There oughta be a law – or why you can’t be a rebel when you’re the boss!

Well, I could rant yet again about yet another group of spineless authors demanding that Amazon violate customer trust and generally make it completely unsafe to review at all, just to protect their fee fees, but constant readers already know my views. These idiots need to grow some stones and realise that plenty of writers have actually died for their art. When you’re executed, threatened with death and have several people involved with publishing your book killed or shot, or imprisoned just for writing what you believe, then that’s ‘criticism’ that’s dangerous to your career.

The rest of it is just annoying crap to be ignored (or mocked in private) and goes with the territory. Just stop it.

No, what I want to talk about is world building and magic and why it’s important not to violate the rules.

There are many good stories using magic as a given in the universe created by the writer. There are many ways to do it too. You can have magic as an underground reality which is known to a select few who then fight a hidden battle with the horrors unleased thereby – this applies to Buffy the Vampire Slayer, Rowling’s Harry Potter books, KJ Charles’ A Charm of Magpie stories, Frank Tuttle’s Markhat novels, and to a recent m/m series I read but which I won’t name because I’m going to be scathing about it. You can have magic as mundane and common as electricity, treated as technology almost and subject to scientific investigation. This is done for comedic/satiric effect in Pratchett’s Discworld stories, and (mostly) seriously in Tuttle’s All the Paths of Shadow. You can also have fraudulent magic, as in the Robert Downey’s Sherlock Holmes movie – what looks to be like sinister, paranormal powers is nothing but conjuring and trickery.

You can treat magic as if it’s a science, or science which looks magical (as in Dr Who – the magic wand has become a sonic screwdriver – or in the X-Men universe). You can make your magic be quasireligious in origin (the Supernatural TV series, Buffy), alien (X Files), ‘genetic’ (the X Men, or my own paranormal series), or simply just a fact of life like gravity, which is the approach that Pratchett and Tuttle both take.

But in all these varied approaches, the writer has to follow the laws of her own universe. If your magic takes things like Egyptian curses, medieval relics, and Mayan crystal skulls deadly seriously, then you can’t have your central characters be authentic atheists or allow anyone to point out the essential inconsistency of taking all these disparate belief systems as real. Buffy came as close as it’s possible to do by failing to mention the Abrahamaic deity at all in the series (other than in curses), though ‘pagan’ deities were frequently named. By invoking the central figure of western Judeo-Christianity specifically, the writers would have immediately highlighted the incompatibility of all these powerful spells and pagan objects with mainstream religion, and made people wonder how people who wear crosses and use them against vampires can also be fighting animated South American mummies. Belief must be capable of being suspended.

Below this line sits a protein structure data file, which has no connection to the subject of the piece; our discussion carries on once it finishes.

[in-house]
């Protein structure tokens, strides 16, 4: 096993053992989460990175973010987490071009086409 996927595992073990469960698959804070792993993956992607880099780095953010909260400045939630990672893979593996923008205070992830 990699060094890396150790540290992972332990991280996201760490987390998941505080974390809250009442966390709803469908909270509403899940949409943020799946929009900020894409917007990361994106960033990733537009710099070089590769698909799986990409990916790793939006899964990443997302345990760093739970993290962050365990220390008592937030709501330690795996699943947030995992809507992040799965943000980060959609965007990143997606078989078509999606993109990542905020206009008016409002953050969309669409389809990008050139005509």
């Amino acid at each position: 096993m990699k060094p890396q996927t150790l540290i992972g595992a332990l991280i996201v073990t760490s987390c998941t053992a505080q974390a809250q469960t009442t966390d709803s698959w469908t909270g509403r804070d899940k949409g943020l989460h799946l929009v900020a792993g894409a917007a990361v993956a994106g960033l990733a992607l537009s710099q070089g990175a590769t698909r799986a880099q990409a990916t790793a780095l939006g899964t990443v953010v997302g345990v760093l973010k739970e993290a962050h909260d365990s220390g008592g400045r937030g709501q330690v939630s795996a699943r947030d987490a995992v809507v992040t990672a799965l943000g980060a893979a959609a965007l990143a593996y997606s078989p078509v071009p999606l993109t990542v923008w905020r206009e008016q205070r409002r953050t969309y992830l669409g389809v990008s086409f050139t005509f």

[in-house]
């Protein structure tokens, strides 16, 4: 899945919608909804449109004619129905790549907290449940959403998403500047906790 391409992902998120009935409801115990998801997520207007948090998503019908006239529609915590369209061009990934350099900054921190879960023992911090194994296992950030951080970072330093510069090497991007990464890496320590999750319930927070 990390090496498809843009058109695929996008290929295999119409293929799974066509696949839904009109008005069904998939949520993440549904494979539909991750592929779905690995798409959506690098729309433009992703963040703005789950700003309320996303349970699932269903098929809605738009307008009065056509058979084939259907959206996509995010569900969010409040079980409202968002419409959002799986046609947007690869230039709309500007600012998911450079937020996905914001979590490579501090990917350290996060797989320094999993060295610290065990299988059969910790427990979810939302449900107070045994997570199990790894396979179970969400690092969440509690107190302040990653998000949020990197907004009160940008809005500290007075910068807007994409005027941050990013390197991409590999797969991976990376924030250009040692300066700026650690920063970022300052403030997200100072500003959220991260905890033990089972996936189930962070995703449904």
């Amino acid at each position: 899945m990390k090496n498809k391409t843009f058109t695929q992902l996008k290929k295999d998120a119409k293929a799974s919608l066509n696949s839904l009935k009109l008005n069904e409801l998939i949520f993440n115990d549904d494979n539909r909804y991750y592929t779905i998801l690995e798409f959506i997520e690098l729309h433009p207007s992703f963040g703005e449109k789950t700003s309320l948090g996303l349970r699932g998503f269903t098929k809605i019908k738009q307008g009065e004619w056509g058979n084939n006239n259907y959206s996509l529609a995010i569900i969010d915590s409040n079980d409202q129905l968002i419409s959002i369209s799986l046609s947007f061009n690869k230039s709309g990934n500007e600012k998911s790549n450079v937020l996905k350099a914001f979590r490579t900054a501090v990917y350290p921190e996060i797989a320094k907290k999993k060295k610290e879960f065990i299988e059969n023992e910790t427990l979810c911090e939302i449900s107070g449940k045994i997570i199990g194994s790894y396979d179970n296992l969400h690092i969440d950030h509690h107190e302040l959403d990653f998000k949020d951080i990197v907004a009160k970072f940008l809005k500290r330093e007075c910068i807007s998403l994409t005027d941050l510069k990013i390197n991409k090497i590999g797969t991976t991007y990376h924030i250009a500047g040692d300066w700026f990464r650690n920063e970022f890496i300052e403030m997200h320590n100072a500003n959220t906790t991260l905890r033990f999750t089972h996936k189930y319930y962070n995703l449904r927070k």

If your magic is science, then you must provide a ‘scientic’ explanation for superpowers and paranormal events. You can’t cop out and claim ‘God did it’ when your Man of Steel can fly, or your wimpy asthmatic becomes Captain America. No, there has to be a superserum, a planet with ayello sun, a secret cabal of scientists working on strange and horrifying experiments, a radioactive fly or spider, and so on. It’s either ‘science’ (however ridiculous) or it’s magical. You can’t have both. Paranormal superhuman and supernatural activity will all have an origin which purports to be investigatable, repeatable, understandable. (The joke in the Discworld is that magic is treated as if it’s also investigatable at the Unseen University and by Leonard da Quirm.)

The important thing is that there is a logic to the implausible goings-on, and that logic must not be violated by the writer.

So, let’s come back to that unnamed m/m series. The first book had that venerable horror plot, the raising of “gharstely creatures from before the Dawna Time” (as Gaspode the wonder dog described it), cue potential world destruction, lone heroes fighting against insurmountable odds yadda yadda. One of our heroes has magical powers, not because he has innate magical ability (because that is contrary to the logic of this universe), but because he has the right book of spells. In this world, anyone can have magical power so long as they say the right words, possess the right talisman or object, do the right rituals.

Okay, well and good and so far, so enjoyable (although somewhat inferior to the Charm of Magpie series which it resembles in many ways.)

Onto the second books whose plot can be summarised as “the attack of the killer flying prawns from outer space.”

Yes, real aliens. Which are defeated by magic using spells from our educated hero’s trusty book.

What? No no no.